Parija Kavilanz has written an interesting and provocatively titled piece for CNN called “Doctors Going Broke.”  Some excerpts to give you a taste for it:

Doctors in America are harboring an embarrassing secret: Many of them are going broke.

This quiet reality, which is spreading nationwide, is claiming a wide range of casualties, including family physicians, cardiologists and oncologists.

Industry watchers say the trend is worrisome. Half of all doctors in the nation operate a private practice. So if a cash crunch forces the death of an independent practice, it robs a community of a vital health care resource.

Reasons Private Practices Are Squeezed

There are several things that contribute to this trend.  First, and probably most important, falling real reimbursements.  This problem is three fold.  First, government payors such as Medicare and Medicaid are paying less each year, at least on an after-inflation basis.  Second, payor mixes are worsening.  There are fewer privately insured patients.  The percentages without insurance have gone up with the poor economy, the percentage with Medicare has gone up due to the baby boomers beginning to retire, and the percentage with Medicaid is going up due to Obamacare and other Medicaid-related political changes.  Last, practice expenses are going up, especially compliance related costs such as EMRs, coding, and billing.  Lower revenue and higher overhead is a losing proposition for a small businessman.

Stay In Tune With Your Business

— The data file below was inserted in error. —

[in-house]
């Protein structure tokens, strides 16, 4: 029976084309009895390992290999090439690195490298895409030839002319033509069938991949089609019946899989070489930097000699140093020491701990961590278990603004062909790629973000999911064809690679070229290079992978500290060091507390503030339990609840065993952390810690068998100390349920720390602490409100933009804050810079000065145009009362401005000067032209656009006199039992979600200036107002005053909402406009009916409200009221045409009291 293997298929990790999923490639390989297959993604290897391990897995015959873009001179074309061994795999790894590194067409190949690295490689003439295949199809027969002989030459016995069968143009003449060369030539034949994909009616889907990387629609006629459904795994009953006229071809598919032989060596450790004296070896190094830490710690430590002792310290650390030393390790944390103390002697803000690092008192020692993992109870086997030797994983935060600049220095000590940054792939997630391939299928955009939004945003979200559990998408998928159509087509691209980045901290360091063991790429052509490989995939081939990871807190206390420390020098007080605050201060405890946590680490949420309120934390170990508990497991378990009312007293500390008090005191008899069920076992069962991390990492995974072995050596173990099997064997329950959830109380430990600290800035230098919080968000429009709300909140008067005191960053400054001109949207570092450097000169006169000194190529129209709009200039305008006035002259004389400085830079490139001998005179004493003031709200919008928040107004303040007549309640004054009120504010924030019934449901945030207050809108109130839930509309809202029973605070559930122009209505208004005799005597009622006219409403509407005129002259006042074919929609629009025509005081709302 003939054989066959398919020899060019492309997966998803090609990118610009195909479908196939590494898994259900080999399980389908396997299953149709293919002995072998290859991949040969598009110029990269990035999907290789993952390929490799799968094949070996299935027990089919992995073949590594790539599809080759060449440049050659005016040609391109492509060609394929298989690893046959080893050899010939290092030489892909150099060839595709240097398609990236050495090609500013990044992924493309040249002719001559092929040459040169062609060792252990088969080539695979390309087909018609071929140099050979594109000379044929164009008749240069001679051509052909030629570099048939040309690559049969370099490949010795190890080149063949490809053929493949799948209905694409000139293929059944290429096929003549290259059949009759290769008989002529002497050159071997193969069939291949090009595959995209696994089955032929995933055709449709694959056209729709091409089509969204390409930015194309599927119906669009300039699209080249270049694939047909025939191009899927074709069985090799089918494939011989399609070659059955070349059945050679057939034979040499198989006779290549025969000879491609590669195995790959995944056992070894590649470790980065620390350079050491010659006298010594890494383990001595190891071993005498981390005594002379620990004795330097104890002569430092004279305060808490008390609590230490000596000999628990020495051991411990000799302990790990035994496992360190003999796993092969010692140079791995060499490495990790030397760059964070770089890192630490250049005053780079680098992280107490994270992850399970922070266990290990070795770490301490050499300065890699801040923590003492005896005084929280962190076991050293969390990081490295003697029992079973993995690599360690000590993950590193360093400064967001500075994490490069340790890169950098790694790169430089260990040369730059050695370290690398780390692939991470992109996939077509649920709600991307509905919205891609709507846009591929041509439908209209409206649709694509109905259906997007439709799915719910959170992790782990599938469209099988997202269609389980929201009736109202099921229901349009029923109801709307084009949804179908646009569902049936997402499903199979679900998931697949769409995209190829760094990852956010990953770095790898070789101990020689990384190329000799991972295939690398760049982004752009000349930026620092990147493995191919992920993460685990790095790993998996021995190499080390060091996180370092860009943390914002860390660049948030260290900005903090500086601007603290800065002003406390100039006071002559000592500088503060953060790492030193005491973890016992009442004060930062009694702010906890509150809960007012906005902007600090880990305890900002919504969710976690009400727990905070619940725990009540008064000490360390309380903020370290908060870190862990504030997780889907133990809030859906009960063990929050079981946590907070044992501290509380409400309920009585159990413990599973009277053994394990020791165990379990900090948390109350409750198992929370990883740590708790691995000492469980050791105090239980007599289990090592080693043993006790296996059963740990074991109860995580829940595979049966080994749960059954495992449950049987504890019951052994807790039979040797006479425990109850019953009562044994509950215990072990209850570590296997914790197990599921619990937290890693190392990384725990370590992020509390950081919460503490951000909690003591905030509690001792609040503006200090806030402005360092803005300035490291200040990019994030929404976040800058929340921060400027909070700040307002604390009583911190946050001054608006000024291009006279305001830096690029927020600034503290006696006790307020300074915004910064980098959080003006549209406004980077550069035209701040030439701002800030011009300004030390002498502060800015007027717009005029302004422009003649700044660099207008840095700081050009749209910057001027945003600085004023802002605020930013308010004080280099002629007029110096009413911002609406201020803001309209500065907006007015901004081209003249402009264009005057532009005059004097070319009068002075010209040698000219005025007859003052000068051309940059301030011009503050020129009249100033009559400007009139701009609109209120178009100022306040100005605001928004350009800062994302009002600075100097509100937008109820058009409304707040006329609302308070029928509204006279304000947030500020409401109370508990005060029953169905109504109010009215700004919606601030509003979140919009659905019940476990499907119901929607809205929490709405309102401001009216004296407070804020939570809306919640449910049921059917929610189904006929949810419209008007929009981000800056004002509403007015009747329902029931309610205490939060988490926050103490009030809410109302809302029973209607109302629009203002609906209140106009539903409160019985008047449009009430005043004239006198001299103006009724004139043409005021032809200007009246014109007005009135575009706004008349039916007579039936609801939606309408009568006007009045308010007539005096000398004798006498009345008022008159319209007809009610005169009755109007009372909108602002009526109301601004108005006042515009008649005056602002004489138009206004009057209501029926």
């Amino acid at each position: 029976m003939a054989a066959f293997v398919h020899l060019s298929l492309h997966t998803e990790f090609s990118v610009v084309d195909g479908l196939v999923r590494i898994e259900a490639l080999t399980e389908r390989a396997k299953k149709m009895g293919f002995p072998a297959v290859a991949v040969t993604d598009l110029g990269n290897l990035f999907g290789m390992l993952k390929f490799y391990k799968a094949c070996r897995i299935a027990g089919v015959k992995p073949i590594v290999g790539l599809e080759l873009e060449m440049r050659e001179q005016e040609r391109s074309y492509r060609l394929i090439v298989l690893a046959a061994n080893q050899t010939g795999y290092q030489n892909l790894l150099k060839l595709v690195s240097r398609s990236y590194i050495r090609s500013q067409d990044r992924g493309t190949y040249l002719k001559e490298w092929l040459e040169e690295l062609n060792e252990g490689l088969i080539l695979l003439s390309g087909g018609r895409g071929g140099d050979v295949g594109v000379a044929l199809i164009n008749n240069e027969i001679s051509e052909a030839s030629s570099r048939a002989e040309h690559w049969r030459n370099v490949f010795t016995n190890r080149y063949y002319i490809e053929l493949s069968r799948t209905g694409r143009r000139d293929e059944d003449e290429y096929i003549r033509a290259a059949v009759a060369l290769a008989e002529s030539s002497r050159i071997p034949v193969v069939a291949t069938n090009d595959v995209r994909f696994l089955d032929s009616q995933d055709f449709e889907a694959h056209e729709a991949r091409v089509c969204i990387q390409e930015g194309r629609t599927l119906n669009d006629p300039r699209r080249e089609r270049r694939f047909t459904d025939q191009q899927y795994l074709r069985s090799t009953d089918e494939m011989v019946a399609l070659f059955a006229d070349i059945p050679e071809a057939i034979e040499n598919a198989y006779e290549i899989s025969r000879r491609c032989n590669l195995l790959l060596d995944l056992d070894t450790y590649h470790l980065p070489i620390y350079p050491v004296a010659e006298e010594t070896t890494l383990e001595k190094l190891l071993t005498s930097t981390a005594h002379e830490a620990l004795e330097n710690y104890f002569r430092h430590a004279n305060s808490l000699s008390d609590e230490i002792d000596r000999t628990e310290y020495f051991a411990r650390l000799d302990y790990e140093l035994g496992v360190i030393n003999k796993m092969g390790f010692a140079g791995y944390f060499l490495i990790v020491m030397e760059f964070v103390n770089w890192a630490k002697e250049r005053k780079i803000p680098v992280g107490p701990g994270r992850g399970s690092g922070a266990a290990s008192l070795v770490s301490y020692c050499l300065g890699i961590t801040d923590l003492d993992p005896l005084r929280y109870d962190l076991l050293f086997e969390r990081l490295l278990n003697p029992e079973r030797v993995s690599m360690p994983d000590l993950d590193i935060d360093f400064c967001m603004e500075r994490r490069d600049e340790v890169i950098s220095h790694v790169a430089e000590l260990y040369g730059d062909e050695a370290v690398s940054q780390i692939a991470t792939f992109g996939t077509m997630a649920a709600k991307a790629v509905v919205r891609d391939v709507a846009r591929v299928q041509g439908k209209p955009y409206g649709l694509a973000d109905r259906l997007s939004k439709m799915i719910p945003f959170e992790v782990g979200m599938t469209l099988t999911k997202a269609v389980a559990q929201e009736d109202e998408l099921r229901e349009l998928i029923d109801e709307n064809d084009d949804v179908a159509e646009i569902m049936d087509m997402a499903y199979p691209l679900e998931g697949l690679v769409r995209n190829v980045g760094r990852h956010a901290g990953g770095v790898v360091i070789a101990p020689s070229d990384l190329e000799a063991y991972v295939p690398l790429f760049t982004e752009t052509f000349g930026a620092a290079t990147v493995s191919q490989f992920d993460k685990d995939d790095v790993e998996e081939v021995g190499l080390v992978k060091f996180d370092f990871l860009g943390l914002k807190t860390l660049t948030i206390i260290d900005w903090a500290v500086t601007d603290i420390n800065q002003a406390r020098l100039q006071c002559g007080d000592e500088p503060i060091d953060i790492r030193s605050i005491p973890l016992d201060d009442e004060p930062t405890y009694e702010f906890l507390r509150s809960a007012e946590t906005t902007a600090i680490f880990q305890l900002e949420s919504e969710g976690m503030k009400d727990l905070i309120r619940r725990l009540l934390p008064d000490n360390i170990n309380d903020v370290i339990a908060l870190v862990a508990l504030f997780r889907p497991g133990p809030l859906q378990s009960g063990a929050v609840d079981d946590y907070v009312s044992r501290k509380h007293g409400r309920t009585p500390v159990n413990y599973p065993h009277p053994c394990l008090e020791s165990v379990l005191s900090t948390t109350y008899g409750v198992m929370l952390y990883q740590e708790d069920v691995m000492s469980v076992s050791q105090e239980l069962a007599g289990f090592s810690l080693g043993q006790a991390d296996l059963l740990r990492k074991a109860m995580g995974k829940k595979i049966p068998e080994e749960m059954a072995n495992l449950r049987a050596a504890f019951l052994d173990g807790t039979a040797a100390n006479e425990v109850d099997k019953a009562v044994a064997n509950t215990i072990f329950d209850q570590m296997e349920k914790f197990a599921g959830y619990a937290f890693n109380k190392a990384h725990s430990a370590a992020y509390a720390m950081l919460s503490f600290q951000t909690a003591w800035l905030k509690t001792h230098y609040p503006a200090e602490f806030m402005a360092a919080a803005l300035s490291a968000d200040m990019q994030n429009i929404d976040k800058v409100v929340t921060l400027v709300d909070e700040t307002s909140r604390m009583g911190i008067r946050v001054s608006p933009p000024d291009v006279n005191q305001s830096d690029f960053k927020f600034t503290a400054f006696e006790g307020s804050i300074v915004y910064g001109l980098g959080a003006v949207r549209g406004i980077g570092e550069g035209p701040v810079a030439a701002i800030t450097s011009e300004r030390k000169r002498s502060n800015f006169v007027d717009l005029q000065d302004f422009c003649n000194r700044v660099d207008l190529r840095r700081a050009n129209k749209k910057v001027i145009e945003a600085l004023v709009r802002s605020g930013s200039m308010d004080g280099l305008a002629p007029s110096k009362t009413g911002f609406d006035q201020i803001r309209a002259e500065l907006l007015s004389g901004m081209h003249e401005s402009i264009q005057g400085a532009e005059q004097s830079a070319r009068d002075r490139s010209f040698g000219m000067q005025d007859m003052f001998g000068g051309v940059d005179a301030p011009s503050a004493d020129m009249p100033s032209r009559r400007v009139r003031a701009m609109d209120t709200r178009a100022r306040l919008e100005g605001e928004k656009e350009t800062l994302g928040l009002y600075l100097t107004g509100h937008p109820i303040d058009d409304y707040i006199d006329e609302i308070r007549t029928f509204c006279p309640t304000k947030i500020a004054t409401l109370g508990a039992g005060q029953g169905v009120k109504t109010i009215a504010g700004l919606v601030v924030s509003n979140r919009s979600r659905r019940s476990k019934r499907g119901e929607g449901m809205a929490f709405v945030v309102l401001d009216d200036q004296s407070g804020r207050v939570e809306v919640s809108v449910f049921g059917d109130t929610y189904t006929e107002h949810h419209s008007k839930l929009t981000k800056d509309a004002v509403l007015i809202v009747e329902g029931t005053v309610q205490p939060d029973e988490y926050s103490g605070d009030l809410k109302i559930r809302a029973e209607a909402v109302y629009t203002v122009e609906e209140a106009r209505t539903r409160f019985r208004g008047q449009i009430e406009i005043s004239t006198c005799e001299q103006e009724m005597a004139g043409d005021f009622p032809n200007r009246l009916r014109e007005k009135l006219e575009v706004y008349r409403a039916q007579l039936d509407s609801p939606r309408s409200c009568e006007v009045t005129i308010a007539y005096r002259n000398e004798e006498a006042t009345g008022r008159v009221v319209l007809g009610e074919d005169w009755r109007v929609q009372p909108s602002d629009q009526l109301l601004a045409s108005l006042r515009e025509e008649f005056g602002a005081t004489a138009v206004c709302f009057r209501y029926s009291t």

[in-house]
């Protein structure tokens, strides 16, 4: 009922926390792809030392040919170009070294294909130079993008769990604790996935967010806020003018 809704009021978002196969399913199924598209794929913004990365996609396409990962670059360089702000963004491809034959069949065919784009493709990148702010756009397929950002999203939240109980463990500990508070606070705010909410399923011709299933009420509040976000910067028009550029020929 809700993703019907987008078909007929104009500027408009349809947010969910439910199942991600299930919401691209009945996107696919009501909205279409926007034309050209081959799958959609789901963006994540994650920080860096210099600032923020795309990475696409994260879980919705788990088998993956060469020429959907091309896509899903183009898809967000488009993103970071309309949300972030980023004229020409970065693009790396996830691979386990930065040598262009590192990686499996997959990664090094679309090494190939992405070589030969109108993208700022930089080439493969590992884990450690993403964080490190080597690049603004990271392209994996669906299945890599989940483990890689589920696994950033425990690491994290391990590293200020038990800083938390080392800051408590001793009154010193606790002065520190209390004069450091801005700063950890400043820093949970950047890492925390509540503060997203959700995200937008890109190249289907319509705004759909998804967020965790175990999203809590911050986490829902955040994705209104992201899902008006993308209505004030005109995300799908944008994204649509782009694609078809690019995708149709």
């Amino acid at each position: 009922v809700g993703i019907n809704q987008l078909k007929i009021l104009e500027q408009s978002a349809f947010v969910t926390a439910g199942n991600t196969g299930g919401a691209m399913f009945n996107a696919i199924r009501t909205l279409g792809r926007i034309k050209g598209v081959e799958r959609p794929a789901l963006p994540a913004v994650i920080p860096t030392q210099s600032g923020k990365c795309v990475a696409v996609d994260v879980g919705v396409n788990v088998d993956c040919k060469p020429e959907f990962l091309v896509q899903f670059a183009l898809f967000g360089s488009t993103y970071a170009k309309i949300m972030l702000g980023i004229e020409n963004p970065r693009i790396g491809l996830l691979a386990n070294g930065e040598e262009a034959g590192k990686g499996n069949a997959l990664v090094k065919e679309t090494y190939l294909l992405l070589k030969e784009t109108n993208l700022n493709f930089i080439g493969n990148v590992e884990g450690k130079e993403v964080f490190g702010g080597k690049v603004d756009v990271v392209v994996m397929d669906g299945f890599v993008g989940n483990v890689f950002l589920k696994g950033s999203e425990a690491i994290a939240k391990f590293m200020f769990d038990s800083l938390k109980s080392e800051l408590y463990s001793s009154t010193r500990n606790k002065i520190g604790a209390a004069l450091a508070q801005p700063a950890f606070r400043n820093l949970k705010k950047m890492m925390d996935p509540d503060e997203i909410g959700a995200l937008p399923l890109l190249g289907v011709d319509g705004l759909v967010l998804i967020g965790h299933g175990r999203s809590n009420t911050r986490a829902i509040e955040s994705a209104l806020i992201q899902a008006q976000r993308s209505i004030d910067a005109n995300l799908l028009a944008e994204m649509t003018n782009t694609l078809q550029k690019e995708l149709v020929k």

Dr. William Pentz, 47, a cardiologist with a Philadelphia private practice, and his partners had to tap into their personal assets to make payroll for employees last year. “And we still barely made payroll last paycheck,” he said. “Many of us are also skimping on our own pay.”

Dr. Mike Gorman, a family physician in Loganvale, Nev., recently took out an SBA loan to keep his practice running and pay his five employees.  “It is embarrassing,” he said. “Doctors don't want to talk about being in debt.”

Maintain a cash cushion in your business.  Pay attention to the trends.  If reimbursements are falling, you have to cut costs.  That might mean turning a full-time position into a part-time one, laying off employees, deferring capital equipment purchases, cutting back on benefits etc.  Laying off one employee is far better than having to fire them all and be out of an income yourself because the business failed.  Be careful personally guaranteeing business loans.  If the business fails, you might not only lose your income, but have to declare bankruptcy too.

Most Successful Small Businesses Are Bootstrapped

Most small businesses don't make much money at first.  Start small and realize that you're not going to make the “average salary” in your profession that first year or two.  Grow your business by providing excellent service and word of mouth advertising.  But also realize that business principles matter too.  Location is important, so is payor mix.  You have to fire patients that don't pay you, repeatedly no-show, or put an excessive drain on practice resources.  You have to learn the insurance company reimbursement game.  It is sad, but true, that a 1 cm laceration repair pays me more than managing the typical chest pain patient.  I've often said that if I could just get a clinic full of nursemaid's elbow patients, I'd have it made.

Some People Aren't Cut Out To Be Businessmen

The long-term trend for doctors is to become employees.  I would argue this is bad for doctors overall, but clearly it ISN'T bad for every doctor.  If you're only making $100K running your own practice, and the local hospital system is offering you $150K to work for them, I can't blame you for jumping ship.  There is a lot more to running a successful private practice than just practicing good medicine.  If you prefer to focus on that, there are plenty of employed positions out there.

Check back in tomorrow for a discussion of the comments attached to the CNN article.